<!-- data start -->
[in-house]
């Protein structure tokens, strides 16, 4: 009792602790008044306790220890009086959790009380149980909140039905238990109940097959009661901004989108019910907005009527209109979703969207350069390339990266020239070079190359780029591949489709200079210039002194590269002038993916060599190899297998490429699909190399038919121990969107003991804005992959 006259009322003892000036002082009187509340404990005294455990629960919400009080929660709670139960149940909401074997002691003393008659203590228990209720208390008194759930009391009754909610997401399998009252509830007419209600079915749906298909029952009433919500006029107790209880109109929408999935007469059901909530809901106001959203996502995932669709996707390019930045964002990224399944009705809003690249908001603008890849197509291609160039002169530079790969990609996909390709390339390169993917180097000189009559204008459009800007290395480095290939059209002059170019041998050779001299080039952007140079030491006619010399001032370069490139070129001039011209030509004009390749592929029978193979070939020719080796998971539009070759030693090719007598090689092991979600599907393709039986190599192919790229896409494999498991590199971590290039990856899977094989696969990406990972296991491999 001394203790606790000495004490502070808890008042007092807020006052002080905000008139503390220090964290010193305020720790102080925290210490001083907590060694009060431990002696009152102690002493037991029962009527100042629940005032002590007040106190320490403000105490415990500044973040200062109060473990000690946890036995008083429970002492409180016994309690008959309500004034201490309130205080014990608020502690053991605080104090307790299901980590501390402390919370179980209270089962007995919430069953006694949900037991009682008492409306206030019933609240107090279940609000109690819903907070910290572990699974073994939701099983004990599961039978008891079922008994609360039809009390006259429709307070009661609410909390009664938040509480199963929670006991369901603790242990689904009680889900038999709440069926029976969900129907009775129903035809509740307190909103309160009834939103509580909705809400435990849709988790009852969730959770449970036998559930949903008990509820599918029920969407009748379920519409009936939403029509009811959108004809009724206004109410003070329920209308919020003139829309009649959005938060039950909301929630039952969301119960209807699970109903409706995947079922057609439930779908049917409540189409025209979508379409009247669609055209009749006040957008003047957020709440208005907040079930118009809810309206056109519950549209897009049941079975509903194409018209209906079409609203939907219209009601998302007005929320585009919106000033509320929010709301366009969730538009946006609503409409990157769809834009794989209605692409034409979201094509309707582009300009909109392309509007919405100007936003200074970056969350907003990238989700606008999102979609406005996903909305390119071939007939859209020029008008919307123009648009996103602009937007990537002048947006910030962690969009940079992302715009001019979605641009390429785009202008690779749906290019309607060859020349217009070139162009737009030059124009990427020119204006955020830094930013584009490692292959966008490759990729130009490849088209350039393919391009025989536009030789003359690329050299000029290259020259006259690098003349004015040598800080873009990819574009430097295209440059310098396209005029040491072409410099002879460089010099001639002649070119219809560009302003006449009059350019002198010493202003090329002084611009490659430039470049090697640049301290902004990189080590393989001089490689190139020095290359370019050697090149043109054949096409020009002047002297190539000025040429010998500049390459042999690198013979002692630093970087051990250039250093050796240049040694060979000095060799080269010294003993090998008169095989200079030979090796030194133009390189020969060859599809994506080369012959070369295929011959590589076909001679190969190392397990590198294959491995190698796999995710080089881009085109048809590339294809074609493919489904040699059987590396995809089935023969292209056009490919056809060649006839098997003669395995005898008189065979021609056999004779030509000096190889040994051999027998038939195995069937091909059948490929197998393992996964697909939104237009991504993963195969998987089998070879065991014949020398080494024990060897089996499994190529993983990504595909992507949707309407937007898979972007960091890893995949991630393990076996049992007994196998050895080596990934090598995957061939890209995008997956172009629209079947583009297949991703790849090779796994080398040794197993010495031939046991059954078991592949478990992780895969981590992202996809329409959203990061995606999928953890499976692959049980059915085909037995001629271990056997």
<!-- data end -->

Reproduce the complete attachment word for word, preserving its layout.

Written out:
[in-house]
């Protein structure tokens, strides 16, 4: 009792602790008044306790220890009086959790009380149980909140039905238990109940097959009661901004989108019910907005009527209109979703969207350069390339990266020239070079190359780029591949489709200079210039002194590269002038993916060599190899297998490429699909190399038919121990969107003991804005992959 006259009322003892000036002082009187509340404990005294455990629960919400009080929660709670139960149940909401074997002691003393008659203590228990209720208390008194759930009391009754909610997401399998009252509830007419209600079915749906298909029952009433919500006029107790209880109109929408999935007469059901909530809901106001959203996502995932669709996707390019930045964002990224399944009705809003690249908001603008890849197509291609160039002169530079790969990609996909390709390339390169993917180097000189009559204008459009800007290395480095290939059209002059170019041998050779001299080039952007140079030491006619010399001032370069490139070129001039011209030509004009390749592929029978193979070939020719080796998971539009070759030693090719007598090689092991979600599907393709039986190599192919790229896409494999498991590199971590290039990856899977094989696969990406990972296991491999 001394203790606790000495004490502070808890008042007092807020006052002080905000008139503390220090964290010193305020720790102080925290210490001083907590060694009060431990002696009152102690002493037991029962009527100042629940005032002590007040106190320490403000105490415990500044973040200062109060473990000690946890036995008083429970002492409180016994309690008959309500004034201490309130205080014990608020502690053991605080104090307790299901980590501390402390919370179980209270089962007995919430069953006694949900037991009682008492409306206030019933609240107090279940609000109690819903907070910290572990699974073994939701099983004990599961039978008891079922008994609360039809009390006259429709307070009661609410909390009664938040509480199963929670006991369901603790242990689904009680889900038999709440069926029976969900129907009775129903035809509740307190909103309160009834939103509580909705809400435990849709988790009852969730959770449970036998559930949903008990509820599918029920969407009748379920519409009936939403029509009811959108004809009724206004109410003070329920209308919020003139829309009649959005938060039950909301929630039952969301119960209807699970109903409706995947079922057609439930779908049917409540189409025209979508379409009247669609055209009749006040957008003047957020709440208005907040079930118009809810309206056109519950549209897009049941079975509903194409018209209906079409609203939907219209009601998302007005929320585009919106000033509320929010709301366009969730538009946006609503409409990157769809834009794989209605692409034409979201094509309707582009300009909109392309509007919405100007936003200074970056969350907003990238989700606008999102979609406005996903909305390119071939007939859209020029008008919307123009648009996103602009937007990537002048947006910030962690969009940079992302715009001019979605641009390429785009202008690779749906290019309607060859020349217009070139162009737009030059124009990427020119204006955020830094930013584009490692292959966008490759990729130009490849088209350039393919391009025989536009030789003359690329050299000029290259020259006259690098003349004015040598800080873009990819574009430097295209440059310098396209005029040491072409410099002879460089010099001639002649070119219809560009302003006449009059350019002198010493202003090329002084611009490659430039470049090697640049301290902004990189080590393989001089490689190139020095290359370019050697090149043109054949096409020009002047002297190539000025040429010998500049390459042999690198013979002692630093970087051990250039250093050796240049040694060979000095060799080269010294003993090998008169095989200079030979090796030194133009390189020969060859599809994506080369012959070369295929011959590589076909001679190969190392397990590198294959491995190698796999995710080089881009085109048809590339294809074609493919489904040699059987590396995809089935023969292209056009490919056809060649006839098997003669395995005898008189065979021609056999004779030509000096190889040994051999027998038939195995069937091909059948490929197998393992996964697909939104237009991504993963195969998987089998070879065991014949020398080494024990060897089996499994190529993983990504595909992507949707309407937007898979972007960091890893995949991630393990076996049992007994196998050895080596990934090598995957061939890209995008997956172009629209079947583009297949991703790849090779796994080398040794197993010495031939046991059954078991592949478990992780895969981590992202996809329409959203990061995606999928953890499976692959049980059915085909037995001629271990056997």